January 25th, 2016

Wellness Programs at Work

NYT has a sum-up of a few of the ongoing and recent legal cases between the EEOC and companies implementing wellness programs for employees.


The Flambeau case is mentioned (a man missed a mandatory screening test and the employer, Flambeau, termed his health insurance). The employer won, the employee got his health insurance back after he got to the screening, and apparently the employer no longer has this policy anyway (unclear what they will do now that the case went their way). Other cases are pending.

Honeywell is fining employees up to $4K for not participating in screening; EEOC tried to get an injunction and failed. The case is proceeding.

The argument for screening is that the employer is hoping to get into a better, cheaper risk pool. The rationale is that screening and maybe moving some employees into some sort of medical or behavioral intervention will improve outcomes thus saving money (and, hopefully, lives) all around. If only we had evidence that this actually works. I guess we're currently engaging in a gigantic experiment to find out if this actually works.

"Dr. Gordon K. Norman, a consultant with Willis Towers Watson, which advises employers. He says companies are already being careful about how much they penalize someone for not participating. “Frankly, they realize there is a tipping point,” he said, at which a company’s practices make workers resentful or less engaged."

This is an interesting point, actually. We are at a point in the business cycle where we think we've cleared out a lot of the problems and are poised for the economy to really improve. However, in order for the economy to really improve, we need to see wages increase. And we don't _generally_ see wages increase because companies are feeling all good-hearted towards their employees (yeah, I know about that guy in Seattle -- there was a big expose on that guy, so, you know, the exception def tests the rule! And in this case, the rule survived). We _generally_ see wages increase because companies are experiencing retention and hiring problems -- that is, we hit a point where fairly ordinary people feel like they can sing Take This Job and Shove It as they walk out the door (<-- young people: youtube it. Then ask your grandparents to explain what a flat top is. Maybe we'll start a trend), because they know someone down the street will hire them to do the same thing, probably for slightly more.

If the NYT piece is correct:

"Jennifer Mathis, a former E.E.O.C lawyer who is now with the Bazelon Center for Mental Health Law [argues] If the higher courts go along with the idea that companies can demand this information as a condition of enrolling in their health plans, the debate over what is voluntary will be moot, because workers will not be able to afford to say no. “The whole conversation is over,” she said. “You can do anything you want.”""

Then there is no fucking chance in hell of any wage pressure whatsoever. If the people who _have_ good health insurance are feeling so uncertain in their job that they are forced to comply with all kinds of testing and being coerced into weight loss programs and so forth in order to avoid the financial penalties of refusing, then wage pressure is non-existent, and we are poised on the brink of a deflationary spiral that will make worrying about being forced to have your blood pressure taken, along with your BMI, glycolated hemoglobin and goddess knows what else -- well, those worries will seem trivial, because we'll be about to step off the edge into the abyss.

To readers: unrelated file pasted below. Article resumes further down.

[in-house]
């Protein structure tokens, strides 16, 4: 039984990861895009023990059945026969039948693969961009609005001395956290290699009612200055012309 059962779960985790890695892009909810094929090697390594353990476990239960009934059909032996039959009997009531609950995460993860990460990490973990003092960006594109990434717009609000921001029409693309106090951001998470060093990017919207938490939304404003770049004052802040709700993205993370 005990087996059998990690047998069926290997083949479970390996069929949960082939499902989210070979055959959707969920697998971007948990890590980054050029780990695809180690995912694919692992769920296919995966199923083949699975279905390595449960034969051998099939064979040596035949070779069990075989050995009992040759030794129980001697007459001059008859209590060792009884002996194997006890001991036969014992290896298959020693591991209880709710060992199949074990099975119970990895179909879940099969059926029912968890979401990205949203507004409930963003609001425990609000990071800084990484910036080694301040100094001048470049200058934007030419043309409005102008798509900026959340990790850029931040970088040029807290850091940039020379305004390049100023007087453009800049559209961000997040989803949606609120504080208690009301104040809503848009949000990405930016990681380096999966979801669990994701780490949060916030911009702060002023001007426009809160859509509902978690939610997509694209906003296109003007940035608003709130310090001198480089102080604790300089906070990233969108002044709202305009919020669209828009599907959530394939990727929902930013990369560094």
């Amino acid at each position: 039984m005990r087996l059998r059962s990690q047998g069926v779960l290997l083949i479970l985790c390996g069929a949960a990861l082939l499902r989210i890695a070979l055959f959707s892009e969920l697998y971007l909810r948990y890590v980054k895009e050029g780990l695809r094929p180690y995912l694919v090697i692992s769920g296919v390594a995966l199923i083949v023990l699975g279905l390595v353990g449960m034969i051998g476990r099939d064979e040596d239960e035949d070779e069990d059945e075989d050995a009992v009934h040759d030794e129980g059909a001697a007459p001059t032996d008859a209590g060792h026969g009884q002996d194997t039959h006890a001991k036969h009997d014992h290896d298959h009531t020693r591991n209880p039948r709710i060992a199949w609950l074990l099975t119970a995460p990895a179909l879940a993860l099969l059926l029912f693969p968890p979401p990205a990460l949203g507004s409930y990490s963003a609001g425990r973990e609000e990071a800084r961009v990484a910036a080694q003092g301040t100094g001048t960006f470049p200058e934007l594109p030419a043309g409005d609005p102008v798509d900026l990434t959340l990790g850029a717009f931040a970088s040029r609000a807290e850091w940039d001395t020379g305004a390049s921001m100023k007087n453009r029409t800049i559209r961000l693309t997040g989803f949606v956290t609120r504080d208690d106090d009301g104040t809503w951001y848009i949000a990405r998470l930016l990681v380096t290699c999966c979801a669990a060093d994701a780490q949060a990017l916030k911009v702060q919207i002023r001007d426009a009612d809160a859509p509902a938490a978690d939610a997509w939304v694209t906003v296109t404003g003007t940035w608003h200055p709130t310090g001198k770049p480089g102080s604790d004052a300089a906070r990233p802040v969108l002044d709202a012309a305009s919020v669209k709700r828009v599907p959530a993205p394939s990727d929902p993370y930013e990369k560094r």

I've got my doubts about all that. I question whether insurance companies will continue to offer the price breaks that lure companies into these strategies, because usually insurance companies are kind of sensitive to the numbers and I don't really think a lot of these more forceful interventions are going to actually produce any useful savings for the insurance companies. I question whether a company large enough to benefit from instituting this kind of program can survive the bad PR associated with ludicrous program enforcement. I also kind of wonder about this scenario: Company A hires Company B to provide food in the corporate cafeteria. Picking the low cost bidder. And then Company A institutes some kind of intervention to get a break from the insurance people, and as a result of that, someone points out that it is actually impossible to comply with the nutrition guidelines from the insurance mandated nutritionist visits when eating food supplied by Company B. I feel like, at a minimum, the kafka-esque results will be mined for sitcoms, stand up comedy, and the Outrage O' the Week on FB and other social media, not to mention becoming a criteria for job hunters researching prospects on GlassDoor.

In any event, operations like CSPI and similar should have plenty of low hanging fruit to go after, pointing out that large corporations are punishing people for failing to adhere to a certain nutritional and physical activity standard that the same large corporations make, basically, impossible.


Oh, here's a little something to chew on:


It quotes this:


That is _really_ funny, in a very dark way.

ETAYA: Just to be clear. I'm not endorsing any of this stuff I'm linking to. And some of the writers at the latter link are nutters. But they are very funny nutters.